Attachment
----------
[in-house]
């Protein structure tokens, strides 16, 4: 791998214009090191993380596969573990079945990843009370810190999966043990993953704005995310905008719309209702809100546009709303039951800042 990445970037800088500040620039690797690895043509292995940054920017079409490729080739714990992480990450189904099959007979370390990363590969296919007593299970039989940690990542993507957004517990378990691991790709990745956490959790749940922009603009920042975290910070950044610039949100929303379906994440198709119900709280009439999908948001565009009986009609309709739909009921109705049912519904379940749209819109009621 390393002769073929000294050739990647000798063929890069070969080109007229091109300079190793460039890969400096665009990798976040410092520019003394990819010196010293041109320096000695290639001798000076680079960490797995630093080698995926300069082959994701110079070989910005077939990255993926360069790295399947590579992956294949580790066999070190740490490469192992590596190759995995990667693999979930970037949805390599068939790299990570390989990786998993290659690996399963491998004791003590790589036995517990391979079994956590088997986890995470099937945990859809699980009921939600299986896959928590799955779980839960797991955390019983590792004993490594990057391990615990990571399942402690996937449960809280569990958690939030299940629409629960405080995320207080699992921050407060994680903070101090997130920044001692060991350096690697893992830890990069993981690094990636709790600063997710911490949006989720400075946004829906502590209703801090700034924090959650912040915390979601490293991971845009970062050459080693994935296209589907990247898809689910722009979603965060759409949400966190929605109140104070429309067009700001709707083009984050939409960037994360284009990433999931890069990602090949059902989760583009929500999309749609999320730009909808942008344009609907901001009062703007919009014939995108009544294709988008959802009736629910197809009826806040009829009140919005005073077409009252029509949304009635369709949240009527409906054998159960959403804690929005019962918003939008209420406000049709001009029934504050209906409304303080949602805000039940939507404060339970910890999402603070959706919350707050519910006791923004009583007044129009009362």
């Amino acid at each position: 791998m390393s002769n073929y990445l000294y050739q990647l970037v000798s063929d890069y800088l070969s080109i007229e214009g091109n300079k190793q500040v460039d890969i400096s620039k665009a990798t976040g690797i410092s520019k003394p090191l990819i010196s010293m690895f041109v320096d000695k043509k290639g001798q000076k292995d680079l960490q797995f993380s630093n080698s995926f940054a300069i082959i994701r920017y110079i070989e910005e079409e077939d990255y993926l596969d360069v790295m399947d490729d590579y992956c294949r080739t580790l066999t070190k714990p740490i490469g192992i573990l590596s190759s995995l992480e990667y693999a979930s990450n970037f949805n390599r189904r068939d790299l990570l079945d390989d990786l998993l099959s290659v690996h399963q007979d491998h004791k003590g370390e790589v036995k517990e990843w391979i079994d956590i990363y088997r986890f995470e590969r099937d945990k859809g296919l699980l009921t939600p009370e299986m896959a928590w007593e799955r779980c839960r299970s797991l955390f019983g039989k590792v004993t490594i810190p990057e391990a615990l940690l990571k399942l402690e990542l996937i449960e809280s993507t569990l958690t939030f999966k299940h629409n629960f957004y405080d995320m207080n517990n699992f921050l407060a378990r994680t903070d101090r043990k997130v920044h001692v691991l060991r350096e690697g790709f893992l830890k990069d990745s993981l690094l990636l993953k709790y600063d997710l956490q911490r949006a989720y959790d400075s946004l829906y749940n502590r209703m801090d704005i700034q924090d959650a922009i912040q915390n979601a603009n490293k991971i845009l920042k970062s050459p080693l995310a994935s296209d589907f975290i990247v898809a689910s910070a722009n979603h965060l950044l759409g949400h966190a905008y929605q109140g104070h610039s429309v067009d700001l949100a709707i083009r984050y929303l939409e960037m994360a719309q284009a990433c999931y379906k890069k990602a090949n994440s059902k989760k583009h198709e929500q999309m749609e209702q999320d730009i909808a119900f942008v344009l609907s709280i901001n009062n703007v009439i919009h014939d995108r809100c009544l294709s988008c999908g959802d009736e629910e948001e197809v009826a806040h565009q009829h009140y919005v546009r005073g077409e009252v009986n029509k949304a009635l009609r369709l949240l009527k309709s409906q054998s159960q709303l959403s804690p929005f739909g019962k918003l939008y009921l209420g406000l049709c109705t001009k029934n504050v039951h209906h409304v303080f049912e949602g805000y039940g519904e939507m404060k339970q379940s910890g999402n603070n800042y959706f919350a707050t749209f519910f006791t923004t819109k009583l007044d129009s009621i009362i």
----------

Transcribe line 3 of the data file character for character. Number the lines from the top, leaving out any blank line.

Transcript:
């Amino acid at each position: 791998m390393s002769n073929y990445l000294y050739q990647l970037v000798s063929d890069y800088l070969s080109i007229e214009g091109n300079k190793q500040v460039d890969i400096s620039k665009a990798t976040g690797i410092s520019k003394p090191l990819i010196s010293m690895f041109v320096d000695k043509k290639g001798q000076k292995d680079l960490q797995f993380s630093n080698s995926f940054a300069i082959i994701r920017y110079i070989e910005e079409e077939d990255y993926l596969d360069v790295m399947d490729d590579y992956c294949r080739t580790l066999t070190k714990p740490i490469g192992i573990l590596s190759s995995l992480e990667y693999a979930s990450n970037f949805n390599r189904r068939d790299l990570l079945d390989d990786l998993l099959s290659v690996h399963q007979d491998h004791k003590g370390e790589v036995k517990e990843w391979i079994d956590i990363y088997r986890f995470e590969r099937d945990k859809g296919l699980l009921t939600p009370e299986m896959a928590w007593e799955r779980c839960r299970s797991l955390f019983g039989k590792v004993t490594i810190p990057e391990a615990l940690l990571k399942l402690e990542l996937i449960e809280s993507t569990l958690t939030f999966k299940h629409n629960f957004y405080d995320m207080n517990n699992f921050l407060a378990r994680t903070d101090r043990k997130v920044h001692v691991l060991r350096e690697g790709f893992l830890k990069d990745s993981l690094l990636l993953k709790y600063d997710l956490q911490r949006a989720y959790d400075s946004l829906y749940n502590r209703m801090d704005i700034q924090d959650a922009i912040q915390n979601a603009n490293k991971i845009l920042k970062s050459p080693l995310a994935s296209d589907f975290i990247v898809a689910s910070a722009n979603h965060l950044l759409g949400h966190a905008y929605q109140g104070h610039s429309v067009d700001l949100a709707i083009r984050y929303l939409e960037m994360a719309q284009a990433c999931y379906k890069k990602a090949n994440s059902k989760k583009h198709e929500q999309m749609e209702q999320d730009i909808a119900f942008v344009l609907s709280i901001n009062n703007v009439i919009h014939d995108r809100c009544l294709s988008c999908g959802d009736e629910e948001e197809v009826a806040h565009q009829h009140y919005v546009r005073g077409e009252v009986n029509k949304a009635l009609r369709l949240l009527k309709s409906q054998s159960q709303l959403s804690p929005f739909g019962k918003l939008y009921l209420g406000l049709c109705t001009k029934n504050v039951h209906h409304v303080f049912e949602g805000y039940g519904e939507m404060k339970q379940s910890g999402n603070n800042y959706f919350a707050t749209f519910f006791t923004t819109k009583l007044d129009s009621i009362i």